Now consider the problem of adjusting the input u(t) from the vagus nerve stimulator (i.e., output from the controller) in order to maintain a desired output from the system, wherein the desired output keeps a physiological variable within a specified range. Examples given above include keeping the heart rate and blood pressure within desired ranges. Another example involving the treatment of asthma patients was addressed in the co-pending, commonly assigned application Ser. No. 12/859,568 filed Aug. 19, 2010, entitled NON-INVASIVE TREATMENT OF BRONCHIAL CONSTRICTION. As described there, the objective was to maintain the forced expiratory volume in one second (FEV1) or an alternate lung function index FEV1% VC at a predetermined value, using vagus nerve stimulation. Instead of using actual measurement of FEV1, it was disclosed that surrogate measurements of FEV1 could also be made, namely, pulsus paradoxus, accessory muscle use or airway resistance (Rint). Methods for obtaining signals proportional to those surrogates were described. For those measurements that give intermittent readings, interpolation may be used to construct a continuous surrogate signal, which may be designated as the system output y(t). It may be preferred to maintain the surrogate reading at some value r=y0, but it may be difficult to maintain that constancy, such that there will usually be some error e=r−y in the surrogate value of FEV1 that needs continuous adjustment. To compensate for that error, rather than adjust the amplitude or other parameters of the stimulator manually, one may use the PID that was described above, wherein the gains of the PID are tuned according to the Ziegler-Nichols or other rules. Thereafter, the PID adjusts the amplitude automatically so as to best maintain the patient's FEV1 or surrogate value at a preferred value. The default amplitude parameter is then reset according to its average value over time, as the PID continuously adjusts the value of the input u(t) thorough adjustment of the stimulator signal's amplitude (and any other parameters that may have been tuned). It is understood that this adjustment of the stimulation parameters is in addition to, or combined with, other control tasks such as compensating for movement of the stimulator relative to the vagus nerve.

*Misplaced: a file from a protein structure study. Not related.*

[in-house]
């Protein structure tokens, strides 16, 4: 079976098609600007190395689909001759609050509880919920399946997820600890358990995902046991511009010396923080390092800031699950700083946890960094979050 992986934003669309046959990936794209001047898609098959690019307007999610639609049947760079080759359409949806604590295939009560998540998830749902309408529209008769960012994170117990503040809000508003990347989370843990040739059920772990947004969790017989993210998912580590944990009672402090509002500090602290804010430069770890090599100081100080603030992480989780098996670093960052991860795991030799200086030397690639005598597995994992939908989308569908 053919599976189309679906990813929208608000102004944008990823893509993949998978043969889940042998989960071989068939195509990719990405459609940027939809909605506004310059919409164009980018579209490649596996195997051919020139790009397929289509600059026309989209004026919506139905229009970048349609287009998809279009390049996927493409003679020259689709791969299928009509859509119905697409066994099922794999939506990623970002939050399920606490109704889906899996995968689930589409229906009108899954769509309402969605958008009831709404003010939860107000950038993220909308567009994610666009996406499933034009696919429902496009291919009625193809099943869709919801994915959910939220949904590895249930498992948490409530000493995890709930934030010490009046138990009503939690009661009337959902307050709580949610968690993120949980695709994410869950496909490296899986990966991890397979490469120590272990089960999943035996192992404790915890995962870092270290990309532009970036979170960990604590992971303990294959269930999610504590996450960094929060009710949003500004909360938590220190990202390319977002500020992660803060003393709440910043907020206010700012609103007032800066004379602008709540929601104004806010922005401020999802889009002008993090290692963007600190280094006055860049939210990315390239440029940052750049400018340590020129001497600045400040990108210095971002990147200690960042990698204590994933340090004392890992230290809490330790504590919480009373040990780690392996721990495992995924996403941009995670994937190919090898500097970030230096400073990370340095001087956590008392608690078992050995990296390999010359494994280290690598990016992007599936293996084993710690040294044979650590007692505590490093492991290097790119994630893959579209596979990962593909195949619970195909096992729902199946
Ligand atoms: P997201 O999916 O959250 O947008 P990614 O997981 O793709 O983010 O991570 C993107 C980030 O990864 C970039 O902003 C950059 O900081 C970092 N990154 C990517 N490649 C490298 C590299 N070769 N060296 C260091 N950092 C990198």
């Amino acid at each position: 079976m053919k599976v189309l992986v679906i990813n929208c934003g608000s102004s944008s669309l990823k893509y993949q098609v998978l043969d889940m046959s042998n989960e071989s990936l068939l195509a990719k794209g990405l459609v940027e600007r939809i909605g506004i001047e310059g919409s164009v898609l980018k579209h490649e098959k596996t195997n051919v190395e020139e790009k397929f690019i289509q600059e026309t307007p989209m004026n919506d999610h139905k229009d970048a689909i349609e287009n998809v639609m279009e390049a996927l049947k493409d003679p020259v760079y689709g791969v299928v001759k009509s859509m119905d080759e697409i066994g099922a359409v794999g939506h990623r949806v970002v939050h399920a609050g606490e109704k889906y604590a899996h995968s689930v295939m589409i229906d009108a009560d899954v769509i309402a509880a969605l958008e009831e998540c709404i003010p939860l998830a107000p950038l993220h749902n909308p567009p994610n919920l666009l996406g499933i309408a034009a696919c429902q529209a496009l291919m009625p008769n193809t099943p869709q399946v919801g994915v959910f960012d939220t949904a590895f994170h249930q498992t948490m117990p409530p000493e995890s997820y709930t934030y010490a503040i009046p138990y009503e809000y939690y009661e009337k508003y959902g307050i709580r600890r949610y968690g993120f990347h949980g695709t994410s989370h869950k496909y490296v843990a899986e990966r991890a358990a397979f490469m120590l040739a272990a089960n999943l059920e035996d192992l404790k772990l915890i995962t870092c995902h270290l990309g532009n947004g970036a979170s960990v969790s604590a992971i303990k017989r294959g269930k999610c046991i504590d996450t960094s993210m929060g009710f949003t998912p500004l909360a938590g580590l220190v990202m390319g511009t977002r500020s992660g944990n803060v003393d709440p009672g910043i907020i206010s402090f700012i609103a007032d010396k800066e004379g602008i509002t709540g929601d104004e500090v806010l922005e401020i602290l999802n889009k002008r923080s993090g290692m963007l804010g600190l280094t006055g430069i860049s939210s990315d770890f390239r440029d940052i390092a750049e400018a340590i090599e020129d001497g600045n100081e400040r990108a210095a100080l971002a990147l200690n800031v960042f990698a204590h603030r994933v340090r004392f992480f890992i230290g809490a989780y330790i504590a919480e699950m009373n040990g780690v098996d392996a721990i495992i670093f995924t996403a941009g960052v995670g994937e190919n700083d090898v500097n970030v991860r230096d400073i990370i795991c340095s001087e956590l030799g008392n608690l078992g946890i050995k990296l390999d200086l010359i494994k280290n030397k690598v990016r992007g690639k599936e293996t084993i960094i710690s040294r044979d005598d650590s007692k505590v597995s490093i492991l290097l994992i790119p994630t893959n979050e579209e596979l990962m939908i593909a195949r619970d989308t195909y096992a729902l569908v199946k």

A different strategy for selecting the parameters in FIG. 2 may also be used, in which several alternate sets of stimulator values are available for use. This strategy would be used when the physiological system itself is not stationary. For example, brain waves detected with an EEG may at one time have certain semi-stationary characteristics, but at a later time, they may have different semi-stationary characteristics, which in either case may be modulated to desired setpoints by stimulating the patient with the vagus nerve stimulator. The effects of vagus nerve stimulation on surface EEG waveforms may be difficult to detect [Michael BEWERNITZ, Georges Ghacibeh, Onur Seref, Panos M. Pardalos, Chang-Chia Liu, and Basim Uthman. Quantification of the impact of vagus nerve stimulation parameters on electroencephalographic measures. AIP Conf. Proc. DATA MINING, SYSTEMS ANALYSIS AND OPTIMIZATION IN BIOMEDICINE; Nov. 5, 2007, Volume 953, pp. 206-219], but they may exist nevertheless [KOO B. EEG changes with vagus nerve stimulation. J Clin Neurophysiol. 18(5,2001):434-41; KUBA R, Guzaninová M, Brázdil M, Novák Z, Chrastina J, Rektor I. Effect of vagal nerve stimulation on interictal epileptiform discharges: a scalp EEG study. Epilepsia. 43(10,2002):1181-8; RIZZO P, Beelke M, De Carli F, Canovaro P, Nobili L, Robert A, Fornaro P, Tanganelli P, Regesta G, Ferrillo F. Modifications of sleep EEG induced by chronic vagus nerve stimulation in patients affected by refractory epilepsy. Clin Neurophysiol. 115(3,2004):658-64]. If the effects on EEG prove too difficult to measure, the effect of vagus nerve stimulation on some related variable such as fMRI activation or blood flow in the brain may be measured instead [CHAE JH, Nahas Z, Lomarev M, Denslow S, Lorberbaum J P, Bohning D E, George M S. A review of functional neuroimaging studies of vagus nerve stimulation (VNS). J Psychiatr Res. 37(6,2003):443-55; CONWAY C R, Sheline Y I, Chibnall J T, George M S, Fletcher J W, Mintun M A. Cerebral blood flow changes during vagus nerve stimulation for depression. Psychiatry Res. 146(2,2006):179-84]. The semi-stationary brain wave epochs may correspond to circadian influences, or to different states of alertness, or they may have an unknown origin. In each epoch, stimulator parameters may be selected as described above in connection with the FEV1 control. However, the default parameter values may be different, depending on which semi-stationary EEG epoch obtained at the time of PID tuning. Accordingly, when the stimulator is eventually used for prophylactic treatment of a patient, the stimulator should be set to parameter values that are selected to correspond to the semi-stationary EEG epoch that obtains immediately before stimulation is used for the prophylactic therapy. This is a type of closed-loop application because measurements of the EEG immediately before therapy are used as “feedback” to select one of possibly many sets of tuned stimulator parameter values for use in the prophylactic therapy.